Several months ago, the XP of a large church in Florida mentioned to me that they no longer think of first time worship attenders as first time guests. They had discovered, even before the Coronavirus Pandemic, that all their first time attenders had watched the service online at least once before attending. That conversation grabbed my imagination and has been a frequent conversation topic since. How can we use today's technology to move church engagement from virtual to reality?
But first, I wanted to validate the implications of this idea in light of the Covid shut down in recent months. I wondered, in real numbers, not just my hunch, how much 1st time guests, new members, and online giving had changed between March 1 and June 30, 2020 compared to the same date range in 2019. So, I researched and aggregated data from 7 of our top churches. Here's what I found:
- First Time Guests - 14%
- New Members - 24%
- Giving - 99%
I remember conversations 15-20 years ago that we couldn't cancel worship and even Sunday School because it would hurt the offering. It is incredible to think that churches could go four months with few worship gatherings and see almost no change in giving. The range for the churches I looked at was 80% to 123%. Contemporary online giving and best stewardship practices have totally reversed a historically embedded ministry axiom!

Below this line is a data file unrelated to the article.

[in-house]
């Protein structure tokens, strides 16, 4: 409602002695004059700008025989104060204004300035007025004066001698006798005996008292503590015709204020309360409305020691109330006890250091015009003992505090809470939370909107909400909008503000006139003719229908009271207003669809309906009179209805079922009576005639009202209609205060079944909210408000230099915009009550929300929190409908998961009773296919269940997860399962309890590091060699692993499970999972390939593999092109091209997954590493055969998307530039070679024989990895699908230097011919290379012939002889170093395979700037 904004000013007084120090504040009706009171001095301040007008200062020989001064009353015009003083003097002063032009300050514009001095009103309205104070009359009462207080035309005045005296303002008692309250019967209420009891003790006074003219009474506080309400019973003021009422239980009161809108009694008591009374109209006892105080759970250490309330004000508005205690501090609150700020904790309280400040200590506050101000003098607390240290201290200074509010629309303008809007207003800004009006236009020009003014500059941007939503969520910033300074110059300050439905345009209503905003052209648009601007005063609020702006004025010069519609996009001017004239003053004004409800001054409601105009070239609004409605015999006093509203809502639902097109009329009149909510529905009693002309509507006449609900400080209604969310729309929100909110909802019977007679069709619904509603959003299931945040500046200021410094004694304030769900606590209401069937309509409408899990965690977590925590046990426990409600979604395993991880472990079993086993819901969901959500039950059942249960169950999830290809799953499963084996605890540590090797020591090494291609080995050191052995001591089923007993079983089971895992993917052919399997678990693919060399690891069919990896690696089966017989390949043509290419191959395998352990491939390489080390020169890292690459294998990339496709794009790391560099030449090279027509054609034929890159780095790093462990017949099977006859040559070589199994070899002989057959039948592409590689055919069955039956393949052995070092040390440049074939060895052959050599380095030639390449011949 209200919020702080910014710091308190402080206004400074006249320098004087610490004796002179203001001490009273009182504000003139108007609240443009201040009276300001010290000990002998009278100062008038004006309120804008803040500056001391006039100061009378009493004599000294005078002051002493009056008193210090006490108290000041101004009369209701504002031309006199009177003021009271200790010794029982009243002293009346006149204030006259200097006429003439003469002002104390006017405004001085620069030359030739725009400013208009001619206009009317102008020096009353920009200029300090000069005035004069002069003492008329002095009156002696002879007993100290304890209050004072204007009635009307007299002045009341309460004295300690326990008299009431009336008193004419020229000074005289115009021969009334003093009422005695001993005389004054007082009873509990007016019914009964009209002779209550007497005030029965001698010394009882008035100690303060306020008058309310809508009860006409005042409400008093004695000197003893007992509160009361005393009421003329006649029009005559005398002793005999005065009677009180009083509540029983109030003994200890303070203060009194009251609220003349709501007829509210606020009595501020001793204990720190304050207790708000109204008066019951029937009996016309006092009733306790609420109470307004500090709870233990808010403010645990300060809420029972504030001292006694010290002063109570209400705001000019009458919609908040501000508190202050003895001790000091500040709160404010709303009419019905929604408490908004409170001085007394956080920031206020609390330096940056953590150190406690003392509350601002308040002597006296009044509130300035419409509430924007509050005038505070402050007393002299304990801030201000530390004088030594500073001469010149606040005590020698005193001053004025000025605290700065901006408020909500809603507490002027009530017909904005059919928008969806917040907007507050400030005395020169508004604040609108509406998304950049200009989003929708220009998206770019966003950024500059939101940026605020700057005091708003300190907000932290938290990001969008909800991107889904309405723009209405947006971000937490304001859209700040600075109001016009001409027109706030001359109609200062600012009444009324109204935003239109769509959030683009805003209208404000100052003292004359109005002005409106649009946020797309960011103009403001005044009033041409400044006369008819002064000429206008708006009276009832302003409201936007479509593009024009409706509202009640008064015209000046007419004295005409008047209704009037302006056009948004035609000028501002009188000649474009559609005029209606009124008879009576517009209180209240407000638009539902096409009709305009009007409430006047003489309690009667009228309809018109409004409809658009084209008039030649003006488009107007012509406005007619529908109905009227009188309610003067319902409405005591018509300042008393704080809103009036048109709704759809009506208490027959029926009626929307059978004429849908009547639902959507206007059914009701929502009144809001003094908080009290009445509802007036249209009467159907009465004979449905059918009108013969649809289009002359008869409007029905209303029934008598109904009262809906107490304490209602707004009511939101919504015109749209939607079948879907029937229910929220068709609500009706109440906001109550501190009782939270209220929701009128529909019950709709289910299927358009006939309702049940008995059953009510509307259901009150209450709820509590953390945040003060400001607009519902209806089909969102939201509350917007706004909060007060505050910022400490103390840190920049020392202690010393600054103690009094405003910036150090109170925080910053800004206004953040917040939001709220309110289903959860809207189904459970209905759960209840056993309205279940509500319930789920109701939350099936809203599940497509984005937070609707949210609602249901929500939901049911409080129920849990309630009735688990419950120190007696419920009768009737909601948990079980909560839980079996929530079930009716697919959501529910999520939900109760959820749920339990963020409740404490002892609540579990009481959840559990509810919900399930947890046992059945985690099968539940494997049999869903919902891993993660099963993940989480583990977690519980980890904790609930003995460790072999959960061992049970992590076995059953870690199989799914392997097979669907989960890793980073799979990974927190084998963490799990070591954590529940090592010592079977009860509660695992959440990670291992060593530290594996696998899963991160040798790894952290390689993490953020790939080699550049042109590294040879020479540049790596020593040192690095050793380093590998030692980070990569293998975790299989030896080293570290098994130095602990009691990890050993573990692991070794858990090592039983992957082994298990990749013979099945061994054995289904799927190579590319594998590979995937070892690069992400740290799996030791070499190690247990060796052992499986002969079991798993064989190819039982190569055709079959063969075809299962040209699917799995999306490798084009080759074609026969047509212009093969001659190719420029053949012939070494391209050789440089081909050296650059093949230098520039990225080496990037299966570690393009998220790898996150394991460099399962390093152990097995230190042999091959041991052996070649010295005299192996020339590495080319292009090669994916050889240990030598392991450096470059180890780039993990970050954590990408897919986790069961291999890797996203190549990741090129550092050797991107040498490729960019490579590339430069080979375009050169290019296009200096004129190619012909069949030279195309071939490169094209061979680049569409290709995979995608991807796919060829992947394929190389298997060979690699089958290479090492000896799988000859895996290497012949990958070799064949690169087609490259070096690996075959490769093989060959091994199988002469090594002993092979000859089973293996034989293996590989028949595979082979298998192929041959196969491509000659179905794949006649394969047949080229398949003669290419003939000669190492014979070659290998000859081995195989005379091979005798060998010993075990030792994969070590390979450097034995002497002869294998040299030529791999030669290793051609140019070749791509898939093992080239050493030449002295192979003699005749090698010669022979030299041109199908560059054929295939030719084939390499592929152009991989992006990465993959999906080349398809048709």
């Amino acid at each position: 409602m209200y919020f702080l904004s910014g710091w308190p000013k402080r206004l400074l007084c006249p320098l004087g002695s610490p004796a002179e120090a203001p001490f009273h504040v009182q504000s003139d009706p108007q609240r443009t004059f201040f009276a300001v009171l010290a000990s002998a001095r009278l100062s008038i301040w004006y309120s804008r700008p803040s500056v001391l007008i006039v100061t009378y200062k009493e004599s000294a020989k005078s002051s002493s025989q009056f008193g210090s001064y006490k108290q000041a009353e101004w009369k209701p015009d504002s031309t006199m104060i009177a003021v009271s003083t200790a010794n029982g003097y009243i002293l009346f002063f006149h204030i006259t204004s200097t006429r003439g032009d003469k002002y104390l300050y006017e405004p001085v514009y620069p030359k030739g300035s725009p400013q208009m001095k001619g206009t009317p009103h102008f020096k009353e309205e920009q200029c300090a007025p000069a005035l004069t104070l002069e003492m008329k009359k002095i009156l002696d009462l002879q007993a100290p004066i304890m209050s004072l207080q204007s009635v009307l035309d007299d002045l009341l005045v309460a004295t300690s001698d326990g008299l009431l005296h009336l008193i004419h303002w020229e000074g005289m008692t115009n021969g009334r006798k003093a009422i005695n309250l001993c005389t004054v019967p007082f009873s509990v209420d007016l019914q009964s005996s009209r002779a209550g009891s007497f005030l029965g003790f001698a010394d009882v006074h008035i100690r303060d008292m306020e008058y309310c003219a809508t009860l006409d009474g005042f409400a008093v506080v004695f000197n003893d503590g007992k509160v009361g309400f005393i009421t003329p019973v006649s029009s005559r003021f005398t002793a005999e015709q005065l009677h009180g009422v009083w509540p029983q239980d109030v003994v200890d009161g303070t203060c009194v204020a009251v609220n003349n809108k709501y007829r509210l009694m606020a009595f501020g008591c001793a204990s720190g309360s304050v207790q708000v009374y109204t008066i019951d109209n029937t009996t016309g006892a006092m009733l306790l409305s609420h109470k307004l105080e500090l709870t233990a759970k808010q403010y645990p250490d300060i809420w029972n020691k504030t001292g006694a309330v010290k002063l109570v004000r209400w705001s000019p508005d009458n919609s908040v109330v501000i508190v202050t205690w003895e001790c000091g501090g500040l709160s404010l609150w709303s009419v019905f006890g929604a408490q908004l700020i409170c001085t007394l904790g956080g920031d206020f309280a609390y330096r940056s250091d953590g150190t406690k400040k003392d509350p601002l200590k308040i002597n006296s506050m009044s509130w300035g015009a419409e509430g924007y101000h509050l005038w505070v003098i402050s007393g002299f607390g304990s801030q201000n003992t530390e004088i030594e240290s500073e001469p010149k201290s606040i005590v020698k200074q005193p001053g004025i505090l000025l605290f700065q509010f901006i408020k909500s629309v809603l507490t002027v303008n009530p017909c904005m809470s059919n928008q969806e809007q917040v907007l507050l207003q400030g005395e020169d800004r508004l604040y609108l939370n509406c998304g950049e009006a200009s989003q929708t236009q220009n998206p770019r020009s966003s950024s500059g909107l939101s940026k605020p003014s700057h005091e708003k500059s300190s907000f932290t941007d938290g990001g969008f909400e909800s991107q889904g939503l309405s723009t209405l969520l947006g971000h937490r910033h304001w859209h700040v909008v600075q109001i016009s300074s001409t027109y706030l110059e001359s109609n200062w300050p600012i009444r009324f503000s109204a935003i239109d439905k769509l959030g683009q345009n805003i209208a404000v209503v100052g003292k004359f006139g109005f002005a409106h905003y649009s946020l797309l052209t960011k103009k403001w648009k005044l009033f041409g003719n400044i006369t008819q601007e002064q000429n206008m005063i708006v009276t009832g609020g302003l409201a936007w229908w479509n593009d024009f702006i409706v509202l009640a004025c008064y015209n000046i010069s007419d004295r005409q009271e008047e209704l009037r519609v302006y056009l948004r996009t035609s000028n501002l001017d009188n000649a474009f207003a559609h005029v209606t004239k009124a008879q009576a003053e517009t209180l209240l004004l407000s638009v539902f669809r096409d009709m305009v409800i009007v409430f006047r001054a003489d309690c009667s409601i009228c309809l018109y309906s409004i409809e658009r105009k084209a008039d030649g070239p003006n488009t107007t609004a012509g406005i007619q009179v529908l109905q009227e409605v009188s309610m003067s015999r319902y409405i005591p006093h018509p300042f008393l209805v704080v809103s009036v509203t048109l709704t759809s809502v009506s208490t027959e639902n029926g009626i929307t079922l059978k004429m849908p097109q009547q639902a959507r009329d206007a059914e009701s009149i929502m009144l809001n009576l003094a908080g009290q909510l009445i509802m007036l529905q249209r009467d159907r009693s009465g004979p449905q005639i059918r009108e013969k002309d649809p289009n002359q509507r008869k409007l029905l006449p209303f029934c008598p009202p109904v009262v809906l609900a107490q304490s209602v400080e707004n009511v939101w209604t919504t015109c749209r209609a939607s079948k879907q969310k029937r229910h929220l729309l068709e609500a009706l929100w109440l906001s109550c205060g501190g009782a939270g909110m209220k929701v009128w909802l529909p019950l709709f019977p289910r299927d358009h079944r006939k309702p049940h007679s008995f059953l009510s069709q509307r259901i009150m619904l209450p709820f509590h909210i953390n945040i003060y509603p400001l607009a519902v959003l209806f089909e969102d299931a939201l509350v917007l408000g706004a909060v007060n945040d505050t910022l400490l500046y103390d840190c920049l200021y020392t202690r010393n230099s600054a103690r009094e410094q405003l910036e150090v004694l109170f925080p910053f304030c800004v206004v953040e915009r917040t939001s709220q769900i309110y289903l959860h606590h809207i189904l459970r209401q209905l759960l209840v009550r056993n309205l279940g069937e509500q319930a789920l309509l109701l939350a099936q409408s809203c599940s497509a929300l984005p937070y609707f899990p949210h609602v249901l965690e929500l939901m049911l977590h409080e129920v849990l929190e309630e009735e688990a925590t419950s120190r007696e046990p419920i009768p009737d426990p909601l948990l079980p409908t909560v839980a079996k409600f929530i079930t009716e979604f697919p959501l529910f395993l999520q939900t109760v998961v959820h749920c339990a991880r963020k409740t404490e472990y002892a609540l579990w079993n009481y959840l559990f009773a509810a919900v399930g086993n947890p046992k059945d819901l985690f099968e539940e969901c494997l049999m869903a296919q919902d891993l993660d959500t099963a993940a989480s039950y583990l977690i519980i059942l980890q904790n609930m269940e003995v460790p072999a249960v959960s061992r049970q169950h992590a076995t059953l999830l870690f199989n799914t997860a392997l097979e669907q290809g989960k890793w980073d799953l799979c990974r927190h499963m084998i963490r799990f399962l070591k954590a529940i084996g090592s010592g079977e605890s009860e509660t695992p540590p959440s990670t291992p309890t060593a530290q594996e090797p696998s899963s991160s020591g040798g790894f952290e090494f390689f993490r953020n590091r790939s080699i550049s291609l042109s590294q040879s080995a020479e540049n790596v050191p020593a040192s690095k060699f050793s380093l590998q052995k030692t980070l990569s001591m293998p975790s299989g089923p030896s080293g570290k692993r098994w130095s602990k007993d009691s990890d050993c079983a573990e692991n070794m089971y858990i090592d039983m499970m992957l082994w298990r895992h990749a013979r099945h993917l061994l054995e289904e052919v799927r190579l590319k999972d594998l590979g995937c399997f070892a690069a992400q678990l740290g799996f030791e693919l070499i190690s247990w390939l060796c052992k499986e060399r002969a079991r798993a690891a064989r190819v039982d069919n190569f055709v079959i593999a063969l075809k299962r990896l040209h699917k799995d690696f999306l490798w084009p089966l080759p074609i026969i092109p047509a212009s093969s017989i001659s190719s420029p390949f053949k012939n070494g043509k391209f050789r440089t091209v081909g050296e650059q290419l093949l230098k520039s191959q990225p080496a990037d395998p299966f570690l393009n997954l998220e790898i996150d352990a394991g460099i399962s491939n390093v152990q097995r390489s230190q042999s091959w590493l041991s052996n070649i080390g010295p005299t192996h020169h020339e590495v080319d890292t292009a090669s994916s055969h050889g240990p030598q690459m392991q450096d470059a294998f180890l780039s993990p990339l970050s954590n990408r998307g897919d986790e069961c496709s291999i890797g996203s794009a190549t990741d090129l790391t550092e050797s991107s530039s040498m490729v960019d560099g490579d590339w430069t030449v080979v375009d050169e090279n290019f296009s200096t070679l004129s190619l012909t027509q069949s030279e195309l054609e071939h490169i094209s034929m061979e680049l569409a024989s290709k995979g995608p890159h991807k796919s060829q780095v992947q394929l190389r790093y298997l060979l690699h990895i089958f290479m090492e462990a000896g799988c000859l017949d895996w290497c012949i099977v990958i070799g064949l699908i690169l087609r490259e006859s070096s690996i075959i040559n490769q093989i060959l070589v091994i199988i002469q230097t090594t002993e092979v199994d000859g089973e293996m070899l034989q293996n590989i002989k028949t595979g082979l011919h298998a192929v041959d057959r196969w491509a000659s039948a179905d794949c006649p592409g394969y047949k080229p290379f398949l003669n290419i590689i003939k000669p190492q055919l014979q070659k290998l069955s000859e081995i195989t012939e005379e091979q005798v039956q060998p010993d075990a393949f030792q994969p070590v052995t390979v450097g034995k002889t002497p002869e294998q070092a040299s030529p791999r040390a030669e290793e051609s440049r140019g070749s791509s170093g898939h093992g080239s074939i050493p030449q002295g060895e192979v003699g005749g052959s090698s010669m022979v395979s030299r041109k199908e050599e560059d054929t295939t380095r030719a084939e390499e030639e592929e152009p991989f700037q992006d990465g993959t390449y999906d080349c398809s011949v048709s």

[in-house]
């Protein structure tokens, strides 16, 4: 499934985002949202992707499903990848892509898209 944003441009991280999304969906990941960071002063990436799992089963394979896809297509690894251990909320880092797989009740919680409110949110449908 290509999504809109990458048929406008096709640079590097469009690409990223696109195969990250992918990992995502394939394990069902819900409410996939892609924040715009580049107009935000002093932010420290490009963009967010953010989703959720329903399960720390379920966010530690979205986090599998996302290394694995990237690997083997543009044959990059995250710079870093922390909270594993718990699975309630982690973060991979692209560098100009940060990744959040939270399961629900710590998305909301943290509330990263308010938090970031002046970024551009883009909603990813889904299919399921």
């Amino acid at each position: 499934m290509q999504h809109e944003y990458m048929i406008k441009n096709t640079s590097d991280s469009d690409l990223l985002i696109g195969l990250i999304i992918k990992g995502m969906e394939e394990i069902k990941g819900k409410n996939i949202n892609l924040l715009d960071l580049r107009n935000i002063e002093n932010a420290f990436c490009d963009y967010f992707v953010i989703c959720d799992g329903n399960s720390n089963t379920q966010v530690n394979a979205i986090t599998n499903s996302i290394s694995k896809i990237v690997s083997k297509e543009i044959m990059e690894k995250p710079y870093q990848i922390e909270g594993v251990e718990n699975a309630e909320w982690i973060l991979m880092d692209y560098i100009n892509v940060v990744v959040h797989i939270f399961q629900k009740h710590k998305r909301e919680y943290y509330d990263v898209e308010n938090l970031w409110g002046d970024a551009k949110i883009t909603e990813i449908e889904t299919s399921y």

If the use of technology can have that much impact on stewardship, I am confident it can have the same impact on engagement. By engagement, I am talking about the process of outreach, follow-up and connection. Assimilation is another commonly used word for this process. Obviously, from the First Time Guest and New Member stats above, there is a lot of work to do.
Having run a business full time the last 12 years; I now think of outreach, assimilation and connection in terms of marketing, sales and on-boarding. These processes are the pipeline for new life and new growth in a software business. If I saw 30 day trials and new clients at 14% and 24% of what they were the previous year; there would be a lot of sleepless nights, prayer, and a hunger to learn how to do things differently.
In his book, How The Mighty Fall, Jim Collins shares the 5 stages that he discovered in the process of organizational decline. Stage 3 is Denial of Risk and Peril and stage 4 is Grasping for Salvation. Neither of these are terminal. There is a way back. It begins with getting back to what we do well. We just have to revise it to fit new realities.
In the next few blog posts I want to explore the potential of technology to radically transform outreach, follow-up, and connection. I'd like to pull together things I'm learning in business with what I see and am learning in ministry. I'm convinced that web / mobile integration and workflow automation can do for outreach, follow-up, and connection what payment processing has done for Stewardship.
If I do this right, it will be more than a new set of glasses by which to view engagement. It will be a VR headset that completely redefines it.